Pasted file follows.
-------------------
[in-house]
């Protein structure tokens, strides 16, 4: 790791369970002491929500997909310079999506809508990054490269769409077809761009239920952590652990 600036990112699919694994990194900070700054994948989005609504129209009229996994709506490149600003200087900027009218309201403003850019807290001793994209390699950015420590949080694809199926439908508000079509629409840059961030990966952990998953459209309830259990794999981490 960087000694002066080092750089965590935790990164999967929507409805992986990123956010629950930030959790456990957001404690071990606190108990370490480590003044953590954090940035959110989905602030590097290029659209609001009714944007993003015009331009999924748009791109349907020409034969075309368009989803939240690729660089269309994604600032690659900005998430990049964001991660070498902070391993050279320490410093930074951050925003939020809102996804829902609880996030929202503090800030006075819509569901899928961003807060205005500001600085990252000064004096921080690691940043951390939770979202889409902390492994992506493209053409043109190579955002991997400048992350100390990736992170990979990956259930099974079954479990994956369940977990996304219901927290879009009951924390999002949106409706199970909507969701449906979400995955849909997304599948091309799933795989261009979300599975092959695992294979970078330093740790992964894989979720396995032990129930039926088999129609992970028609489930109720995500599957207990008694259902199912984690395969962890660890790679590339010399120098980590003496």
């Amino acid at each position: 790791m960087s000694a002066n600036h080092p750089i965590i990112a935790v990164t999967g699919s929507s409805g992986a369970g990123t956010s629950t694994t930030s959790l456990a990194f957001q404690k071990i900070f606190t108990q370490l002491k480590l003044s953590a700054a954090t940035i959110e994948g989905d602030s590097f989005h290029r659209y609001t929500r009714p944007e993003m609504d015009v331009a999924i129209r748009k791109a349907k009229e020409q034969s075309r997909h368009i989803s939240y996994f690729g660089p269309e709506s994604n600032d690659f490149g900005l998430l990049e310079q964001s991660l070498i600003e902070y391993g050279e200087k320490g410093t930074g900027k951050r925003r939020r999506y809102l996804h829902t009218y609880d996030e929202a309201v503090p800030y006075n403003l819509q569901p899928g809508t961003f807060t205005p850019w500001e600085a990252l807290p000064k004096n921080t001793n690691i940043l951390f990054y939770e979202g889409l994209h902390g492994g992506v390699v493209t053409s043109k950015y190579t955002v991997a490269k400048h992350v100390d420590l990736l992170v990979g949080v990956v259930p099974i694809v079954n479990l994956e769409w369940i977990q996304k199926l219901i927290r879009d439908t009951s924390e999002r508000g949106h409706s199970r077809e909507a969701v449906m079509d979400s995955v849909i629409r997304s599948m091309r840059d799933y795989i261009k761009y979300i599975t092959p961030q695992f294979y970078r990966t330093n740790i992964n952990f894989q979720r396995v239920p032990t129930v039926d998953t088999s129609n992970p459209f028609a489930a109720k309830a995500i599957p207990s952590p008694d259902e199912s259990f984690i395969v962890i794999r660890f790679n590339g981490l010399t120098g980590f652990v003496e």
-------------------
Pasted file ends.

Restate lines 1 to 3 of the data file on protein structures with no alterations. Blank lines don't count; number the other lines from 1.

[in-house]
């Protein structure tokens, strides 16, 4: 790791369970002491929500997909310079999506809508990054490269769409077809761009239920952590652990 600036990112699919694994990194900070700054994948989005609504129209009229996994709506490149600003200087900027009218309201403003850019807290001793994209390699950015420590949080694809199926439908508000079509629409840059961030990966952990998953459209309830259990794999981490 960087000694002066080092750089965590935790990164999967929507409805992986990123956010629950930030959790456990957001404690071990606190108990370490480590003044953590954090940035959110989905602030590097290029659209609001009714944007993003015009331009999924748009791109349907020409034969075309368009989803939240690729660089269309994604600032690659900005998430990049964001991660070498902070391993050279320490410093930074951050925003939020809102996804829902609880996030929202503090800030006075819509569901899928961003807060205005500001600085990252000064004096921080690691940043951390939770979202889409902390492994992506493209053409043109190579955002991997400048992350100390990736992170990979990956259930099974079954479990994956369940977990996304219901927290879009009951924390999002949106409706199970909507969701449906979400995955849909997304599948091309799933795989261009979300599975092959695992294979970078330093740790992964894989979720396995032990129930039926088999129609992970028609489930109720995500599957207990008694259902199912984690395969962890660890790679590339010399120098980590003496």
């Amino acid at each position: 790791m960087s000694a002066n600036h080092p750089i965590i990112a935790v990164t999967g699919s929507s409805g992986a369970g990123t956010s629950t694994t930030s959790l456990a990194f957001q404690k071990i900070f606190t108990q370490l002491k480590l003044s953590a700054a954090t940035i959110e994948g989905d602030s590097f989005h290029r659209y609001t929500r009714p944007e993003m609504d015009v331009a999924i129209r748009k791109a349907k009229e020409q034969s075309r997909h368009i989803s939240y996994f690729g660089p269309e709506s994604n600032d690659f490149g900005l998430l990049e310079q964001s991660l070498i600003e902070y391993g050279e200087k320490g410093t930074g900027k951050r925003r939020r999506y809102l996804h829902t009218y609880d996030e929202a309201v503090p800030y006075n403003l819509q569901p899928g809508t961003f807060t205005p850019w500001e600085a990252l807290p000064k004096n921080t001793n690691i940043l951390f990054y939770e979202g889409l994209h902390g492994g992506v390699v493209t053409s043109k950015y190579t955002v991997a490269k400048h992350v100390d420590l990736l992170v990979g949080v990956v259930p099974i694809v079954n479990l994956e769409w369940i977990q996304k199926l219901i927290r879009d439908t009951s924390e999002r508000g949106h409706s199970r077809e909507a969701v449906m079509d979400s995955v849909i629409r997304s599948m091309r840059d799933y795989i261009k761009y979300i599975t092959p961030q695992f294979y970078r990966t330093n740790i992964n952990f894989q979720r396995v239920p032990t129930v039926d998953t088999s129609n992970p459209f028609a489930a109720k309830a995500i599957p207990s952590p008694d259902e199912s259990f984690i395969v962890i794999r660890f790679n590339g981490l010399t120098g980590f652990v003496e």